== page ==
Small tumors and large motion effects dampen treatment effect in IMPT

Intensity-modulated proton beam therapy (IMPT) has proven to be one of the most precise methods for targeting tumors with a sufficient radiation dose to kill the tumor, but there is a body of literature suggesting that tumor size and patient motion interact to affect radiation dose distribution. That notion has won new backing in a recent study that suggests that treatment of small tumors during respiratory-related tumor motion can suffer even with fractionation, particularly when irregular breathing patters are exhibited. This study evaluated the use of pencil-beam proton therapy as delivered to a two-dimensional ion chamber array placed in solid water on a unidimensional motion platform. The induced motion was based on sine and cosine waves produced in a pattern intended to mimic both sinusoidal and asymmetric breathing motions, respectively. Motion amplitudes of one half and one centimeter in this mechanism were expected to correspond with one and two centimeters of motion of maximum respiratory excursions, assuming a five-second fixed breathing cycle. The mock tumors were configured at three and 10 centimeters, which were placed at depths of one to five centimeters in water, and the test dosing scheme called for fractionations of 200 cGy at one, five, 10 and 15 fractionations. The authors said dose conformity and dose homogenieity were both more easily obtained when symmetric breathing patters were imposed on the test article compared to asymmetric breathing patterns, regardless of the number of fractionations. However, dose conformity and homogeneity were both more affected by motion when smaller tumors were evaluated. The authors said that motion effects are generally expected to even out over the course of multiple-fractionated treatment regimes, this might not hold for proton pencil beam scanning for smaller tumors when the patient’s breathing patters are asymmetrical. These findings are explained in more detail in the Journal of Applied Medical Physics.

Pancreatic cancer uses autophagy to hide from immune system

Researchers at New York University School of Medicine have demonstrated that pancreatic cancer cells specifically targeted their major histocompatibility complex class I (MHC-1) for destruction via autophagy as an immune evasion mechanism. MHC-1 molecules present antigens to the immune system, and some mutations in MHC-1 molecules are associated with resistance to checkpoint blockade inhibition. Pancreatic cancer is also resistant to checkpoint blockade, but the resistance-conferring MHC-1 mutations are rarely found in pancreatic tumors. The authors demonstrated that pancreatic tumor cells down-regulated their MHC-1 surface molecules by targeting for destruction by autophagy via the receptor NPR1. The team also found that “inhibition of autophagy restores surface levels of MHC-I and leads to improved antigen presentation, enhanced anti-tumor T cell responses and reduced tumor growth in syngeneic host mice,” as well as sensitizing mice to checkpoint blockade. The team published its findings in the April 23, 2020, issue of Nature.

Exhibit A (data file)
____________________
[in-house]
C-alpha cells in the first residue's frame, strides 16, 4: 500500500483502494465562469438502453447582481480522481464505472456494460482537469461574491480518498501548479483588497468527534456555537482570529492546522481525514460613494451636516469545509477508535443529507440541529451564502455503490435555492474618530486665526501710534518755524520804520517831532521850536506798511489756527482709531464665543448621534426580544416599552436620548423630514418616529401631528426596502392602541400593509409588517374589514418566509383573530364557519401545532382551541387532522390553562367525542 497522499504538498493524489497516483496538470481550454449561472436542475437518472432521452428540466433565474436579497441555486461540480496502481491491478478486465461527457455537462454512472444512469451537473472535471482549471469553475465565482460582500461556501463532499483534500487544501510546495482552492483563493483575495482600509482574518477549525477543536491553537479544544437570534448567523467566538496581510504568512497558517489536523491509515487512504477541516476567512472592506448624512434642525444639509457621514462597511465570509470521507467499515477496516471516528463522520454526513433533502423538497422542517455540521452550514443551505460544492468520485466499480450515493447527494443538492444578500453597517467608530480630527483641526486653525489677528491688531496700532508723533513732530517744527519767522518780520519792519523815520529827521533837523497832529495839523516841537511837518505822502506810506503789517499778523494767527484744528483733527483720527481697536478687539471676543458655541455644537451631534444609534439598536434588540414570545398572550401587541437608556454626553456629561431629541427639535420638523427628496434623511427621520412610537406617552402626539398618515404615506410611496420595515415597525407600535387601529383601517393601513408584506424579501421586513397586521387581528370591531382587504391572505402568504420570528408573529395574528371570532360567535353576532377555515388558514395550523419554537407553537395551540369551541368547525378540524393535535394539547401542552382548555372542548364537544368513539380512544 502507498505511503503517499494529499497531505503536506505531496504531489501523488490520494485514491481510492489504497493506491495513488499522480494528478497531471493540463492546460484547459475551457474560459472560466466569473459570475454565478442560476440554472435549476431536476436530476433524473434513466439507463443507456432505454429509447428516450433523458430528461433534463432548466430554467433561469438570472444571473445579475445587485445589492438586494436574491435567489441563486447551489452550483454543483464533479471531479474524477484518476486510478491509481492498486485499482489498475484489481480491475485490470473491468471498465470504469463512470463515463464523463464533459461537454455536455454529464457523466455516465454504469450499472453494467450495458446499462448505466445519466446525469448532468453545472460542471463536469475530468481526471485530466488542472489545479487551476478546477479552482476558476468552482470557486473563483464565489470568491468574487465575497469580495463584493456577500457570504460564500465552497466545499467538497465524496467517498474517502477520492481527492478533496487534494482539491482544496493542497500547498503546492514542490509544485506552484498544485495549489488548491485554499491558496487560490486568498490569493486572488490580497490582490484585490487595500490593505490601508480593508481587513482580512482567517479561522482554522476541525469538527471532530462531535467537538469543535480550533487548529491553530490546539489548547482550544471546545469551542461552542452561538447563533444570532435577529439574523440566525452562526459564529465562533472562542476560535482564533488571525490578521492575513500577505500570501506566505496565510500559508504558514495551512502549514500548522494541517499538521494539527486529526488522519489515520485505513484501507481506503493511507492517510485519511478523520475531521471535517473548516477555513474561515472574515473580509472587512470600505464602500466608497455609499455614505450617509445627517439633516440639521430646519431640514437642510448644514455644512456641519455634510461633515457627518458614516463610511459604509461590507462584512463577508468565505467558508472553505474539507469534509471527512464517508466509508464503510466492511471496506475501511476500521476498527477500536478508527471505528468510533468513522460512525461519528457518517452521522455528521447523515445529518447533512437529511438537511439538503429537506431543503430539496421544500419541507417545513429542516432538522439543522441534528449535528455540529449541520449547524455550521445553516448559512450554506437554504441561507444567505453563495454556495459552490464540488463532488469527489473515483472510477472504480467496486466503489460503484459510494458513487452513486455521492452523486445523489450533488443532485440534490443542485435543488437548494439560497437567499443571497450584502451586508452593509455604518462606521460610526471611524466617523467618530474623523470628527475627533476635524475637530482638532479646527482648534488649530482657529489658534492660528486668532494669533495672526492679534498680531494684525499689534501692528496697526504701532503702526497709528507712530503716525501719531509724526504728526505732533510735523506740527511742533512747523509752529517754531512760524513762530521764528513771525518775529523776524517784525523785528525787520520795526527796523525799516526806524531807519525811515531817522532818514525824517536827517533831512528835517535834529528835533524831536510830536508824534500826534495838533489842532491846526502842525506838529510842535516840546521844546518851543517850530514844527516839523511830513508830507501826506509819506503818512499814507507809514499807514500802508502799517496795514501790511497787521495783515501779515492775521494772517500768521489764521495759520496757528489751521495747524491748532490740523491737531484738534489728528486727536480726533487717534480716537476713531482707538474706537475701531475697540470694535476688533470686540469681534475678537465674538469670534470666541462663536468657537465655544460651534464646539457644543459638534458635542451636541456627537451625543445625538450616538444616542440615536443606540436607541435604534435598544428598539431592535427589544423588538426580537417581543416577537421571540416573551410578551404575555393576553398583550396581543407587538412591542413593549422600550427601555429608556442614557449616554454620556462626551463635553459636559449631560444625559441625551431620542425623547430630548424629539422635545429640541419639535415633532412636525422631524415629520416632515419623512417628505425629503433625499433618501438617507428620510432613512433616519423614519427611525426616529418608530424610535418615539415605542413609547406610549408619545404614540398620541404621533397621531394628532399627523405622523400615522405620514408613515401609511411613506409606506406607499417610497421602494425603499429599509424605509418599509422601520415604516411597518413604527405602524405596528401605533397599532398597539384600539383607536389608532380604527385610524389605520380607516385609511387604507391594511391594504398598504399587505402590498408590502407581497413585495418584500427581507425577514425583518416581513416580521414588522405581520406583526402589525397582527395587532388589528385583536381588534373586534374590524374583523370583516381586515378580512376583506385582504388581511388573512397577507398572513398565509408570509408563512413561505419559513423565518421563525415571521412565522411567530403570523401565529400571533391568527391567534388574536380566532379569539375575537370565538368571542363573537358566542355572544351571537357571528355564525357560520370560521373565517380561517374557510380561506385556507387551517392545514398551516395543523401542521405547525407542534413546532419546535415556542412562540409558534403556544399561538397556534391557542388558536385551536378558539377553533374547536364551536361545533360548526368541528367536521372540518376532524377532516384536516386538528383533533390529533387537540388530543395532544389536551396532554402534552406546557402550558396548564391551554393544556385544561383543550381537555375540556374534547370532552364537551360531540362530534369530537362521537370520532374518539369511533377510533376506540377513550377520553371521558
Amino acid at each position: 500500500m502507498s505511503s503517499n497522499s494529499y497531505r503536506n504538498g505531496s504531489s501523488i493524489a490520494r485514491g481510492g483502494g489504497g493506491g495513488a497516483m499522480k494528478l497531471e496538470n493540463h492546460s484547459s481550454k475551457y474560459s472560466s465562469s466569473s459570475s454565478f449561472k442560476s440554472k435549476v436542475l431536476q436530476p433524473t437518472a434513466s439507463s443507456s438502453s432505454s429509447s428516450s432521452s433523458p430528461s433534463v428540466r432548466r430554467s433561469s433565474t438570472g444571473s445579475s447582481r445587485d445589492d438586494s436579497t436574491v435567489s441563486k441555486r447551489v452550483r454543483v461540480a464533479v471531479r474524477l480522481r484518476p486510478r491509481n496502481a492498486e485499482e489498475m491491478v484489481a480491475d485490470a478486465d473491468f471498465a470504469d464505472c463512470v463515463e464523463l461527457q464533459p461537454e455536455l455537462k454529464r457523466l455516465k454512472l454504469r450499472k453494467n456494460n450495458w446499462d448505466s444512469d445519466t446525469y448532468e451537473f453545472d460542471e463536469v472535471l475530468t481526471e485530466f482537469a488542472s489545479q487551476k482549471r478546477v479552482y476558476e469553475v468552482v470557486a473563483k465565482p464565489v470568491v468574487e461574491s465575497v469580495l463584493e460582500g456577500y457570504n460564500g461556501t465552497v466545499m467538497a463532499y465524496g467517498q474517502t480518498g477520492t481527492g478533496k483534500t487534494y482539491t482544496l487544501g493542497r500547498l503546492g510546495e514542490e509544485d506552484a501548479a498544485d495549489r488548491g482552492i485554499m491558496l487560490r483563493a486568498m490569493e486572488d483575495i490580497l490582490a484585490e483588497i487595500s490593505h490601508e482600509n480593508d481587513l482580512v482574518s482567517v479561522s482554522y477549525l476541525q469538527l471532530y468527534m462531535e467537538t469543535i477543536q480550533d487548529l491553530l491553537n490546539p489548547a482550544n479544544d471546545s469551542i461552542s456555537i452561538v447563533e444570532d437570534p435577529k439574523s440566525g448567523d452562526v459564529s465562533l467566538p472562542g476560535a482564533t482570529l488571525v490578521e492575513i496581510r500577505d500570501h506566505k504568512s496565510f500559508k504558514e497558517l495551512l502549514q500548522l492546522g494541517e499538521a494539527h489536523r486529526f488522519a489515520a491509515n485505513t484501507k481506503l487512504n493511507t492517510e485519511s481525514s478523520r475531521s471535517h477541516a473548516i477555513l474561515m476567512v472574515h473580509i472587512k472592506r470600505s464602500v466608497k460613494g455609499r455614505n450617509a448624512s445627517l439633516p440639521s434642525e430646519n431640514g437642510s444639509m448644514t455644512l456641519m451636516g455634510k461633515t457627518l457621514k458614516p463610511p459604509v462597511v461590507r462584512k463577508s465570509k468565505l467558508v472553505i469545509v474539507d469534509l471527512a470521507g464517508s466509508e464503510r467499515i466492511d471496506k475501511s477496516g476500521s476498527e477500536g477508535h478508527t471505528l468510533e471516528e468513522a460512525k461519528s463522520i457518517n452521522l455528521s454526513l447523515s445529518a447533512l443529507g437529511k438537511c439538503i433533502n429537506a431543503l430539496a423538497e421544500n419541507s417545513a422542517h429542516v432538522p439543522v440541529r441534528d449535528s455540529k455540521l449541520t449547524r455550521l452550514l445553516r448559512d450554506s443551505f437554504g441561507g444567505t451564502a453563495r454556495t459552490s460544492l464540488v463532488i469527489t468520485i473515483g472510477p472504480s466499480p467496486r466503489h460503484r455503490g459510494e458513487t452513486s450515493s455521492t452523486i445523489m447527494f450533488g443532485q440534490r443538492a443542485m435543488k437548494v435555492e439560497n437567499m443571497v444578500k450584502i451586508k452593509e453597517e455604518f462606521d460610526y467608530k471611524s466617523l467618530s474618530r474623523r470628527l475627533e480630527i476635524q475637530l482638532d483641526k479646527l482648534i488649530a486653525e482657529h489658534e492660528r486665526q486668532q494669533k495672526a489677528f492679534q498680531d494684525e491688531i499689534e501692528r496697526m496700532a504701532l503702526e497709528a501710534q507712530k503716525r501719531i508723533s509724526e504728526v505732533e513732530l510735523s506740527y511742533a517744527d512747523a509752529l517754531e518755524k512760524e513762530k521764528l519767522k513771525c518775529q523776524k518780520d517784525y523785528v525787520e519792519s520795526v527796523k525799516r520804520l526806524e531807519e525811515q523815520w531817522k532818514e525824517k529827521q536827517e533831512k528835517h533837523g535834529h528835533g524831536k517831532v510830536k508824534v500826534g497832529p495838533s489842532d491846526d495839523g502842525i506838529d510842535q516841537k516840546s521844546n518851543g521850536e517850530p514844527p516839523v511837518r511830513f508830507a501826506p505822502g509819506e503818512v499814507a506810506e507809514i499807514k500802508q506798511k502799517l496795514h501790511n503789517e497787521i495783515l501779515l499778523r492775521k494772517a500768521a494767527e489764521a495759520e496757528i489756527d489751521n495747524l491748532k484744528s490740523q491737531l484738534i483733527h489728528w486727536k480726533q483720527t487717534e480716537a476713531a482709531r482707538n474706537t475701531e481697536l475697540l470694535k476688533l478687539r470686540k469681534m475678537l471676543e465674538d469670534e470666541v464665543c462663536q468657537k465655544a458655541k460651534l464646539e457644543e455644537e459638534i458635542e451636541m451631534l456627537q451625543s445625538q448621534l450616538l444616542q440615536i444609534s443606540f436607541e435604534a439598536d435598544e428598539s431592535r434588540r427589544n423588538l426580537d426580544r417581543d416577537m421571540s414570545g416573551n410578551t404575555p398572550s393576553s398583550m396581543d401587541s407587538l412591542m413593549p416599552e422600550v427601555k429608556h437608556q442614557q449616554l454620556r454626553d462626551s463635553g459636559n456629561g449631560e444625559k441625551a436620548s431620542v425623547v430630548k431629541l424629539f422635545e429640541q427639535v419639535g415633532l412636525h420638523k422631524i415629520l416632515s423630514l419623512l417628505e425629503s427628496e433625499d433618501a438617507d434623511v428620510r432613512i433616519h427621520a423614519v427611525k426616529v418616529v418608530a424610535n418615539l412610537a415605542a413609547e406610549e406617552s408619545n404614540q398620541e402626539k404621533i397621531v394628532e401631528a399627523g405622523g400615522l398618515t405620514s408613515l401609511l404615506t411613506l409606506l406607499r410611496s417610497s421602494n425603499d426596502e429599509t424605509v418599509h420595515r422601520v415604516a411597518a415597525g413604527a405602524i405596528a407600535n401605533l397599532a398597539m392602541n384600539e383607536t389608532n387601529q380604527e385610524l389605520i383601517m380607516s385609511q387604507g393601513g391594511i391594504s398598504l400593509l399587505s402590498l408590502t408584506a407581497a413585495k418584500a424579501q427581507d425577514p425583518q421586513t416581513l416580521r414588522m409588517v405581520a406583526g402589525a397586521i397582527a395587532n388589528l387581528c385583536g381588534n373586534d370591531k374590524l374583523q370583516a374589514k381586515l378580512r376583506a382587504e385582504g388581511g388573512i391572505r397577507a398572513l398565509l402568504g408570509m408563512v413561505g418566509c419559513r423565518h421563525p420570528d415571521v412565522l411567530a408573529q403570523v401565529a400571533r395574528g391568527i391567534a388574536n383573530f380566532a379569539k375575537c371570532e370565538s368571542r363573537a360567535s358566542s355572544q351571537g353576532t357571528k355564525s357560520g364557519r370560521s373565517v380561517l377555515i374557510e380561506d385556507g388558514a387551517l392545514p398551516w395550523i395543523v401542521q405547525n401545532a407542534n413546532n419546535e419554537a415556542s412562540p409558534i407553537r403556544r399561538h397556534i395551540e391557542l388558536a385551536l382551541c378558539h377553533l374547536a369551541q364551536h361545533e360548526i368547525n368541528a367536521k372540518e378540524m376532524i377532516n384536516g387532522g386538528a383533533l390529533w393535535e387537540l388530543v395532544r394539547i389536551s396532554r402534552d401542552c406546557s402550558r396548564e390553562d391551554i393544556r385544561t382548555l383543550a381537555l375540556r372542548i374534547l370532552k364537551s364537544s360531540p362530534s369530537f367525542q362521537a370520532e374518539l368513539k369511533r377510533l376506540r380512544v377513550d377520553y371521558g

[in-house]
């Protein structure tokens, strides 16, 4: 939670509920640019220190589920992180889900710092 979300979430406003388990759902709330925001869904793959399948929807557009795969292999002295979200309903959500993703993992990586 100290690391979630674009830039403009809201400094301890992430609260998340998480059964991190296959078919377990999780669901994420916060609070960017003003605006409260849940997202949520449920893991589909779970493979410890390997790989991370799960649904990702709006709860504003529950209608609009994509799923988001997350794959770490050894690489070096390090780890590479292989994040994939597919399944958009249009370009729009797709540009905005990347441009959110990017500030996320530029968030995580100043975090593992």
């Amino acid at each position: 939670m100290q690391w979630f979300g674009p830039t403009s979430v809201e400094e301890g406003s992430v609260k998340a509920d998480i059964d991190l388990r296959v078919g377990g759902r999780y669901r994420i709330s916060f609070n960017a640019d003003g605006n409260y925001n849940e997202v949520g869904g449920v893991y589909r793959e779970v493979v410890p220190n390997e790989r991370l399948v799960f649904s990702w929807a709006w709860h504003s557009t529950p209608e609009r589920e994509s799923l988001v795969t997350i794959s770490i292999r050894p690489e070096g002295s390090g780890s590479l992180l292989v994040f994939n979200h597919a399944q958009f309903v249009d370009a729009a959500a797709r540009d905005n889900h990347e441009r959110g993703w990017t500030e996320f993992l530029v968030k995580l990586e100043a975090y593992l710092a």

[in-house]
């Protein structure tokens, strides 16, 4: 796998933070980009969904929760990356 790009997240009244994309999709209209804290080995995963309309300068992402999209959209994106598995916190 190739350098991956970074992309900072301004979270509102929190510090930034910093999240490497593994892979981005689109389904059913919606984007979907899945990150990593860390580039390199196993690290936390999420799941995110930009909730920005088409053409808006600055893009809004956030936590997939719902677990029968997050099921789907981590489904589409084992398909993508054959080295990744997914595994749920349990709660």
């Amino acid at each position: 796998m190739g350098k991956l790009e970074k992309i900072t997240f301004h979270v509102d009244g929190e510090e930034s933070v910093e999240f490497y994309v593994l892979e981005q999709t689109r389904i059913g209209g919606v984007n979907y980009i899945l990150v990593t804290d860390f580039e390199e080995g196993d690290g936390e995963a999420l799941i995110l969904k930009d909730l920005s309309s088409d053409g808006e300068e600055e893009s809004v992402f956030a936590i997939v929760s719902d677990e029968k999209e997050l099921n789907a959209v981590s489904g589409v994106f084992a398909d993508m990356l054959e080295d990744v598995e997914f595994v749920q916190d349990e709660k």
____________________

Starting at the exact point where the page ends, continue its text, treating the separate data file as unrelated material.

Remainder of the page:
NRF2 wakes sleeping tumor cells

Investigators at Duke University have delineated metabolic changes that could cause breast tumor cells to exit dormancy and resume proliferating. Dormancy is a troubling feature of certain tumor types, including breast tumors, that enables them to remain in a nondividing state for very long periods. Clinically, that translates into a relapse risk for breast cancer that declines over time, but remains elevated for decades after treatment. How tumor cells enter and exit dormancy remains poorly understood, but there are clearly major metabolic differences between dormancy and proliferation. The authors discovered that “Her2 downregulation in breast cancer cells promotes changes in cellular metabolism, culminating in oxidative stress and compensatory upregulation of the antioxidant transcription factor NRF2. NRF2 is activated during dormancy and in recurrent tumors in animal models and patients with breast cancer with poor prognosis.” Activation of NRF2 accelerated the recurrence of dormant tumors in animal models, while suppression of NRF2 could prevent recurrence. The team reported its results in the April 20, 2020, online issue of Nature Metabolism.

Cancer renders patients more susceptible to COVID-19

It may seem obvious that a diagnosis of cancer renders the patient’s immune system less able to fight off the SARS-CoV-2 virus, but a new paper confirms that notion in a study which suggests that lung and hematological cancers are conspicuous in this regard. This study of more than 100 patients diagnosed with both a cancer and COVID-19 treated in 14 centers in Wuhan, China, matched those outcomes with randomly selected COVID-19 patients who had not been diagnosed with any cancer. The patient-matching approach controlled for age and COVID symptoms, although there was a higher prevalence of “chest distress” in the study arm than in the control arm. The patients with both cancer and COVID-19 were more than twice as likely (hazard ratio of 2.34) than those with COVID only, while the hazard ratio for intensive care admission was 2.84 for the patients with both cancer and COVID-19. Even after adjusting for age, sex, smoking status and comorbidities, the dual-illness arm was more than twice as likely to die, and three times as likely to be admitted to the ICU. Mechanical ventilation was observed at 2.7 times the rate compared to controls as well. The death rates for patients with leukemia, lymphoma and myeloma were especially conspicuous at 33.3%, while patients with lung cancer perhaps not unexpectedly had a high death rate (18%, or four of 22 patients). Advanced cancers were also associated with worsening outcomes. This study appears in the April 28, 2020, online issue of Cancer Discovery.

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